Usually when you're a customer and something awful happens with a company's product, you call customer support, you state your case, you attempt to get things resolved. Well, that didn't quite happen for the people who were having support issues with games like Fallout 76, as they found out that their personal information had accidentally been released.
The official statement on the matter was outlined through the Bethesda Support Twitter account, which did the mandatory step of informing the gaming audience that there was a website error that resulted in people submitting tickets through Bethesda's support, only to have all of their personal information, home address, and credit card info made available to an undetermined amount of users logged into Bethesda's system.
The error enabled other users logged in to not only see all the support tickets in Bethesda's system, but also respond to customers, forward or close out their support tickets, and even look over all of their personal details and account information within Bethesda's database.
Essentially, anyone using the customer support system was accidentally doxed.
While this garnered some laughs and jokes on various forums and social media about the bug being a "feature," things turned grim real quick when people realized that some of their personal identifying information and payment information could be in the hands of hackers, criminals, or identity thieves.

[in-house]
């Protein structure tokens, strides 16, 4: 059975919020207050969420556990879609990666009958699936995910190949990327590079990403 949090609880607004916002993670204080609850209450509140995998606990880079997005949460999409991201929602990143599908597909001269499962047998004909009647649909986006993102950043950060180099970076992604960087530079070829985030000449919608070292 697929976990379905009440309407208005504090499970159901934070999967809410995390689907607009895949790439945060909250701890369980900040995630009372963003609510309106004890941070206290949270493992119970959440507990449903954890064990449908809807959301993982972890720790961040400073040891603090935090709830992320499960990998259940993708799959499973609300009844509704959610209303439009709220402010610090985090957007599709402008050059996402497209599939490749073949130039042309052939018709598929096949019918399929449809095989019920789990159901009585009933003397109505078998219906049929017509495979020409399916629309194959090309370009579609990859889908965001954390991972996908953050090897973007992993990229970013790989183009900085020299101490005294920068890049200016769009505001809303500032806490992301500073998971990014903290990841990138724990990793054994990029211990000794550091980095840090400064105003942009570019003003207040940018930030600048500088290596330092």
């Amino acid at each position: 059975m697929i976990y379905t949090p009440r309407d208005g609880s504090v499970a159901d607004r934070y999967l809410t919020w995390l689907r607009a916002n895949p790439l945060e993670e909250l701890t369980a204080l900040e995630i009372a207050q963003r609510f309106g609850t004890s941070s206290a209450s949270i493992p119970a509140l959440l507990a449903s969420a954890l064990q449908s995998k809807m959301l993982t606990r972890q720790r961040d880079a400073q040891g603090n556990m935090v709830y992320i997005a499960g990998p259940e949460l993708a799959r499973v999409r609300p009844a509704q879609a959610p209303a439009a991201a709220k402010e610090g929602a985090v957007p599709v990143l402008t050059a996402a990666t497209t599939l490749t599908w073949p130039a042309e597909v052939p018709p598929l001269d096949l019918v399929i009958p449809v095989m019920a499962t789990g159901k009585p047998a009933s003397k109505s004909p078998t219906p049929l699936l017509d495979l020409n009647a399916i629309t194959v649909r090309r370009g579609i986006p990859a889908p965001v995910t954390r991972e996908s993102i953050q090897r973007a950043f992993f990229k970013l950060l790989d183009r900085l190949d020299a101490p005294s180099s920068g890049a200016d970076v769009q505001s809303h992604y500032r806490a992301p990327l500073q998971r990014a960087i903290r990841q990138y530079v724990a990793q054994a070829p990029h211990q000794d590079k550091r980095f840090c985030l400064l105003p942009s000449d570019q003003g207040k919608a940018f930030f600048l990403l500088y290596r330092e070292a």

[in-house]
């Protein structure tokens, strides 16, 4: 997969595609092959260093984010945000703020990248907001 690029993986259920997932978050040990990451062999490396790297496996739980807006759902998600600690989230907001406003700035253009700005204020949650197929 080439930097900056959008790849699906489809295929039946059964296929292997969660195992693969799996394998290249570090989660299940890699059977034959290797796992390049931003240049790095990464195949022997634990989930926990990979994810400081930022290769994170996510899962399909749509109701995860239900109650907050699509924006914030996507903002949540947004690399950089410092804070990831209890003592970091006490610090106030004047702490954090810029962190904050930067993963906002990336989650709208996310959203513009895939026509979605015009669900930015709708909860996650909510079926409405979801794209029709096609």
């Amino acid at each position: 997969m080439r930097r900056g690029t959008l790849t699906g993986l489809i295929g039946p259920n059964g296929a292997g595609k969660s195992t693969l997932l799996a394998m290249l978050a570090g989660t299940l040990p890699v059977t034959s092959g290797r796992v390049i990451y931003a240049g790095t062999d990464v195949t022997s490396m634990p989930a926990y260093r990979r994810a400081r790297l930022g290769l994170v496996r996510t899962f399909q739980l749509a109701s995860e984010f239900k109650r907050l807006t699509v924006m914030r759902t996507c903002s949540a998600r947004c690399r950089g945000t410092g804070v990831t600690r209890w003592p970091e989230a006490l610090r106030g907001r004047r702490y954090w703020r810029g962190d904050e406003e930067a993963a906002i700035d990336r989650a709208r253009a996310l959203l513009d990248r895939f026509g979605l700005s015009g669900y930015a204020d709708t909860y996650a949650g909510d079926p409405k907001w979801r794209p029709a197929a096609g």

As noted by Bethesda's support, a limited number of other customers could see all of the support ticket information, but there's no figure on just how many people had access to that information. Bethesda makes it known that it's still investigating the matter and will update people when there is more information.
The company was quick to respond, which is a necessary part of the process both in the U.S. and in Europe. Within the U.S. companies that suffer a data breach must inform the public about it immediately, as part of the NCSL mandate for corporate ethics. In Europe, the new GDPR mandate states that within 72 hours of the data breach companies must inform the general public. So, at the very least, Bethesda did inform the general public about the breach... or rather, the website bug.
As noted by Eurogamer, the majority of these issues that were being reported to customer service stem back to the Fallout 76 debacle, when customers who purchased the Power Armor Edition were supposed to receive a canvas bag. However, Bethesda originally claimed that the canvas bag material was unavailable and so it was not possible to send the bags to customers who paid $200 for the collector's edition. Instead, the company sent out cheap nylon bags with the bundle, but didn't inform customers about it.
Bethesda originally offered 500 in-game Atoms as a form of compensation, but then legal firms got involved, claiming that Bethesda pulled a bait-and-switch, and were gathering information for a class-action lawsuit. Bethesda then changed its tune and said that those who purchased the collector's edition could get a replacement for the nylon bag with a proper canvas bag by using the website support system. Unfortunately, for those who did use the support system, they were met with the unfortunate outcome of having their personal information put out there for public perusal.